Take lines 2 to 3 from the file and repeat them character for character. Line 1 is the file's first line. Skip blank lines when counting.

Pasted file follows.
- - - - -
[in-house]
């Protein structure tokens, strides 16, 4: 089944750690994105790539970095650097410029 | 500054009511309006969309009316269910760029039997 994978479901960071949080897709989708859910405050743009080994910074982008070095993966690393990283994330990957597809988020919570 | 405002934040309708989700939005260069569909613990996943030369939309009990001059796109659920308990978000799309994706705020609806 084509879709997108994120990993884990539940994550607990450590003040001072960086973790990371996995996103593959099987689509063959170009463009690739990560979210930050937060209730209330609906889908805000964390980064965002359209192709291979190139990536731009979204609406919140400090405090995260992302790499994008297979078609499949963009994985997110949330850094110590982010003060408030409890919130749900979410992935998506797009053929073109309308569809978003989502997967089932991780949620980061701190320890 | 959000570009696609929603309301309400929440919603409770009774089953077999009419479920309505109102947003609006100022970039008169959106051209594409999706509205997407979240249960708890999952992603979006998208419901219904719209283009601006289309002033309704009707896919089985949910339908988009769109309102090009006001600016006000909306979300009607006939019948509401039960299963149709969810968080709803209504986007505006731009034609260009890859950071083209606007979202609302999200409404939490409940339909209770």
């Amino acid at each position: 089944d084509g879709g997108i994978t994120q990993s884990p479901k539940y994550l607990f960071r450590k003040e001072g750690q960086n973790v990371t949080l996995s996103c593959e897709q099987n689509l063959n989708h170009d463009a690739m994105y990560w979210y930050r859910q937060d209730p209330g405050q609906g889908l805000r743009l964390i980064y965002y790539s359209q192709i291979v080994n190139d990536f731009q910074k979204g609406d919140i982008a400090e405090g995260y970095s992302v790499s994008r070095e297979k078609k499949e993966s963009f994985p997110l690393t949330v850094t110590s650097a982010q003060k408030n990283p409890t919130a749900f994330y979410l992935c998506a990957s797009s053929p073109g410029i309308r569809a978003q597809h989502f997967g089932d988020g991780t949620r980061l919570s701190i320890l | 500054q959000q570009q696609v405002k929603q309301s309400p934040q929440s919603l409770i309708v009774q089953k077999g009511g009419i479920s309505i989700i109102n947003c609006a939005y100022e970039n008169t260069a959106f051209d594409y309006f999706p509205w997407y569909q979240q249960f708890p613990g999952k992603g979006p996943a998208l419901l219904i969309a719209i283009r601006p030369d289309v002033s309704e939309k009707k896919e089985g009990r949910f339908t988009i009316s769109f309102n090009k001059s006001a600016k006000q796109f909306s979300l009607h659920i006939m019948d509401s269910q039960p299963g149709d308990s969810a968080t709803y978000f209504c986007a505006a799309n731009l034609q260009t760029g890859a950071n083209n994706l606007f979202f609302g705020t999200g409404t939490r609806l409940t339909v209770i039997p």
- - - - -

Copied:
């Protein structure tokens, strides 16, 4: 089944750690994105790539970095650097410029 | 500054009511309006969309009316269910760029039997 994978479901960071949080897709989708859910405050743009080994910074982008070095993966690393990283994330990957597809988020919570 | 405002934040309708989700939005260069569909613990996943030369939309009990001059796109659920308990978000799309994706705020609806 084509879709997108994120990993884990539940994550607990450590003040001072960086973790990371996995996103593959099987689509063959170009463009690739990560979210930050937060209730209330609906889908805000964390980064965002359209192709291979190139990536731009979204609406919140400090405090995260992302790499994008297979078609499949963009994985997110949330850094110590982010003060408030409890919130749900979410992935998506797009053929073109309308569809978003989502997967089932991780949620980061701190320890 | 959000570009696609929603309301309400929440919603409770009774089953077999009419479920309505109102947003609006100022970039008169959106051209594409999706509205997407979240249960708890999952992603979006998208419901219904719209283009601006289309002033309704009707896919089985949910339908988009769109309102090009006001600016006000909306979300009607006939019948509401039960299963149709969810968080709803209504986007505006731009034609260009890859950071083209606007979202609302999200409404939490409940339909209770």
């Amino acid at each position: 089944d084509g879709g997108i994978t994120q990993s884990p479901k539940y994550l607990f960071r450590k003040e001072g750690q960086n973790v990371t949080l996995s996103c593959e897709q099987n689509l063959n989708h170009d463009a690739m994105y990560w979210y930050r859910q937060d209730p209330g405050q609906g889908l805000r743009l964390i980064y965002y790539s359209q192709i291979v080994n190139d990536f731009q910074k979204g609406d919140i982008a400090e405090g995260y970095s992302v790499s994008r070095e297979k078609k499949e993966s963009f994985p997110l690393t949330v850094t110590s650097a982010q003060k408030n990283p409890t919130a749900f994330y979410l992935c998506a990957s797009s053929p073109g410029i309308r569809a978003q597809h989502f997967g089932d988020g991780t949620r980061l919570s701190i320890l | 500054q959000q570009q696609v405002k929603q309301s309400p934040q929440s919603l409770i309708v009774q089953k077999g009511g009419i479920s309505i989700i109102n947003c609006a939005y100022e970039n008169t260069a959106f051209d594409y309006f999706p509205w997407y569909q979240q249960f708890p613990g999952k992603g979006p996943a998208l419901l219904i969309a719209i283009r601006p030369d289309v002033s309704e939309k009707k896919e089985g009990r949910f339908t988009i009316s769109f309102n090009k001059s006001a600016k006000q796109f909306s979300l009607h659920i006939m019948d509401s269910q039960p299963g149709d308990s969810a968080t709803y978000f209504c986007a505006a799309n731009l034609q260009t760029g890859a950071n083209n994706l606007f979202f609302g705020t999200g409404t939490r609806l409940t339909v209770i039997p």